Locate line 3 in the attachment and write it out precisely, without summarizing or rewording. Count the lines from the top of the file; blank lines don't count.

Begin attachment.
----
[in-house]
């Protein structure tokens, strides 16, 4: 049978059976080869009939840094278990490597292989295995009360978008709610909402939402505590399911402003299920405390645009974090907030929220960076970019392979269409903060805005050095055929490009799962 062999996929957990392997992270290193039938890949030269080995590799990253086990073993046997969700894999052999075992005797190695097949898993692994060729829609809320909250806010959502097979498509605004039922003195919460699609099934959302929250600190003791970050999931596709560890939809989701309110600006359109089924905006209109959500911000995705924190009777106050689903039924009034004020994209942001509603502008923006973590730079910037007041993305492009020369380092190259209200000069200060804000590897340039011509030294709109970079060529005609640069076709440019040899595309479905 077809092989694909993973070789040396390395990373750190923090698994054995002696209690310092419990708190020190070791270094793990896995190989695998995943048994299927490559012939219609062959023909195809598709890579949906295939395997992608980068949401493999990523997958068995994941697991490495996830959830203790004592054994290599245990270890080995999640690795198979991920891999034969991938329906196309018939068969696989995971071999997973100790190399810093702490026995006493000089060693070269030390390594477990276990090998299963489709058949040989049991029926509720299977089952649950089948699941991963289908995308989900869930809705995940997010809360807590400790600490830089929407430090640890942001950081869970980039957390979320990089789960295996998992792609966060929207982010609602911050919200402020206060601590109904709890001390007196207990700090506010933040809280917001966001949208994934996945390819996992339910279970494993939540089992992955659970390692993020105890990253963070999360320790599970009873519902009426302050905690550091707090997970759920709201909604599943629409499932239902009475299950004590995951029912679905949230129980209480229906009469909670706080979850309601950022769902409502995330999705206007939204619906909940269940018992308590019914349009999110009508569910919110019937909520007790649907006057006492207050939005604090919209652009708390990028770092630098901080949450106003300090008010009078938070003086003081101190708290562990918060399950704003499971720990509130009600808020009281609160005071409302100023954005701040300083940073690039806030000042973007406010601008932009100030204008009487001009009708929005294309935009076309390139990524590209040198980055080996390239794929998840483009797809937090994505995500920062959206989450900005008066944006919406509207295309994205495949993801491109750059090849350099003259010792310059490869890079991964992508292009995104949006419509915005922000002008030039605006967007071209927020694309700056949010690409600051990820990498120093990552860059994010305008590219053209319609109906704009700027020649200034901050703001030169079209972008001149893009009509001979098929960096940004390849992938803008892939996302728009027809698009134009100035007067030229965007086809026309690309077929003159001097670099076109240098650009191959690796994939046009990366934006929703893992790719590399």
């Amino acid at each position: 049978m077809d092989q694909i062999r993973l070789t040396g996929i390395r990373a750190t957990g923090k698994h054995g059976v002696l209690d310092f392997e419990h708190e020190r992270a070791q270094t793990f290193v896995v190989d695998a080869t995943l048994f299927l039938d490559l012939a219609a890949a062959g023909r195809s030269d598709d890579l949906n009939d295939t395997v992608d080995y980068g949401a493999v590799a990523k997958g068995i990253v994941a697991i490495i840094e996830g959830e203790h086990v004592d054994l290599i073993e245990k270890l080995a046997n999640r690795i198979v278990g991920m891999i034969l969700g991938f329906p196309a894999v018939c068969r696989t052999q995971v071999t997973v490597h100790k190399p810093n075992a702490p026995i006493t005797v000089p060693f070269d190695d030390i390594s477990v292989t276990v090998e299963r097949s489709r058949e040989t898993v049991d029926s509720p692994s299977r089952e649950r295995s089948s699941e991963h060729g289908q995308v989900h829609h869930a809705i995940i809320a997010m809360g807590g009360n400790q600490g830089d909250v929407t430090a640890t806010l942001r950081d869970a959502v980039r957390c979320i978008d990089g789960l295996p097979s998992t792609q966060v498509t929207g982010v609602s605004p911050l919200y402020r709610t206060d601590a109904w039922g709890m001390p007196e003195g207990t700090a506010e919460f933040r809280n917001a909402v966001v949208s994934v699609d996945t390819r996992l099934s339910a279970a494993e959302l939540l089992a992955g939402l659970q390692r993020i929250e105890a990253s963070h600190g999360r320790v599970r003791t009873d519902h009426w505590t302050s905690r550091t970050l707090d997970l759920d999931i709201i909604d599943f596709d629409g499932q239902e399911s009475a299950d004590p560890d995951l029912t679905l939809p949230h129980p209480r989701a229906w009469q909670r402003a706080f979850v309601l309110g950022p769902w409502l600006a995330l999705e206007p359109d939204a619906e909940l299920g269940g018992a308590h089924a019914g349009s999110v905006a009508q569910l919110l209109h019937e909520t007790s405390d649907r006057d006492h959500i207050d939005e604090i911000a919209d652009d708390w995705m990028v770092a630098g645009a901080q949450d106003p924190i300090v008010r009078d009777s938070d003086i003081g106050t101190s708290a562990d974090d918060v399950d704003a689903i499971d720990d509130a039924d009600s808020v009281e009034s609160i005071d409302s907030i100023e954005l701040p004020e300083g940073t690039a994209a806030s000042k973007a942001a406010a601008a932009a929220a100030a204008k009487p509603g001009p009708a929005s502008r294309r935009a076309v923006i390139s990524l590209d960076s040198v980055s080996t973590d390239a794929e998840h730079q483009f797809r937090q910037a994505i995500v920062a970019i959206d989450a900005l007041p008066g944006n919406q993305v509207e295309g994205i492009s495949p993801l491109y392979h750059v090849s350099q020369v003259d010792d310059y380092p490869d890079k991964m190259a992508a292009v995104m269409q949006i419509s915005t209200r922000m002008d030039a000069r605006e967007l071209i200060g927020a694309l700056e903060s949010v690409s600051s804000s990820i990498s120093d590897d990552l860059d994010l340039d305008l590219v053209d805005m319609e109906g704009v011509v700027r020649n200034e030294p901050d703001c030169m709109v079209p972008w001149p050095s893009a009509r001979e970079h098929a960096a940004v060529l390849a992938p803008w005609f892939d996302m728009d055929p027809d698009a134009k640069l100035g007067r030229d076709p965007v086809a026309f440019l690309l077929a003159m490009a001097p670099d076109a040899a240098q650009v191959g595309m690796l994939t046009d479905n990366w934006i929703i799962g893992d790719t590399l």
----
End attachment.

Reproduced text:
């Amino acid at each position: 049978m077809d092989q694909i062999r993973l070789t040396g996929i390395r990373a750190t957990g923090k698994h054995g059976v002696l209690d310092f392997e419990h708190e020190r992270a070791q270094t793990f290193v896995v190989d695998a080869t995943l048994f299927l039938d490559l012939a219609a890949a062959g023909r195809s030269d598709d890579l949906n009939d295939t395997v992608d080995y980068g949401a493999v590799a990523k997958g068995i990253v994941a697991i490495i840094e996830g959830e203790h086990v004592d054994l290599i073993e245990k270890l080995a046997n999640r690795i198979v278990g991920m891999i034969l969700g991938f329906p196309a894999v018939c068969r696989t052999q995971v071999t997973v490597h100790k190399p810093n075992a702490p026995i006493t005797v000089p060693f070269d190695d030390i390594s477990v292989t276990v090998e299963r097949s489709r058949e040989t898993v049991d029926s509720p692994s299977r089952e649950r295995s089948s699941e991963h060729g289908q995308v989900h829609h869930a809705i995940i809320a997010m809360g807590g009360n400790q600490g830089d909250v929407t430090a640890t806010l942001r950081d869970a959502v980039r957390c979320i978008d990089g789960l295996p097979s998992t792609q966060v498509t929207g982010v609602s605004p911050l919200y402020r709610t206060d601590a109904w039922g709890m001390p007196e003195g207990t700090a506010e919460f933040r809280n917001a909402v966001v949208s994934v699609d996945t390819r996992l099934s339910a279970a494993e959302l939540l089992a992955g939402l659970q390692r993020i929250e105890a990253s963070h600190g999360r320790v599970r003791t009873d519902h009426w505590t302050s905690r550091t970050l707090d997970l759920d999931i709201i909604d599943f596709d629409g499932q239902e399911s009475a299950d004590p560890d995951l029912t679905l939809p949230h129980p209480r989701a229906w009469q909670r402003a706080f979850v309601l309110g950022p769902w409502l600006a995330l999705e206007p359109d939204a619906e909940l299920g269940g018992a308590h089924a019914g349009s999110v905006a009508q569910l919110l209109h019937e909520t007790s405390d649907r006057d006492h959500i207050d939005e604090i911000a919209d652009d708390w995705m990028v770092a630098g645009a901080q949450d106003p924190i300090v008010r009078d009777s938070d003086i003081g106050t101190s708290a562990d974090d918060v399950d704003a689903i499971d720990d509130a039924d009600s808020v009281e009034s609160i005071d409302s907030i100023e954005l701040p004020e300083g940073t690039a994209a806030s000042k973007a942001a406010a601008a932009a929220a100030a204008k009487p509603g001009p009708a929005s502008r294309r935009a076309v923006i390139s990524l590209d960076s040198v980055s080996t973590d390239a794929e998840h730079q483009f797809r937090q910037a994505i995500v920062a970019i959206d989450a900005l007041p008066g944006n919406q993305v509207e295309g994205i492009s495949p993801l491109y392979h750059v090849s350099q020369v003259d010792d310059y380092p490869d890079k991964m190259a992508a292009v995104m269409q949006i419509s915005t209200r922000m002008d030039a000069r605006e967007l071209i200060g927020a694309l700056e903060s949010v690409s600051s804000s990820i990498s120093d590897d990552l860059d994010l340039d305008l590219v053209d805005m319609e109906g704009v011509v700027r020649n200034e030294p901050d703001c030169m709109v079209p972008w001149p050095s893009a009509r001979e970079h098929a960096a940004v060529l390849a992938p803008w005609f892939d996302m728009d055929p027809d698009a134009k640069l100035g007067r030229d076709p965007v086809a026309f440019l690309l077929a003159m490009a001097p670099d076109a040899a240098q650009v191959g595309m690796l994939t046009d479905n990366w934006i929703i799962g893992d790719t590399l």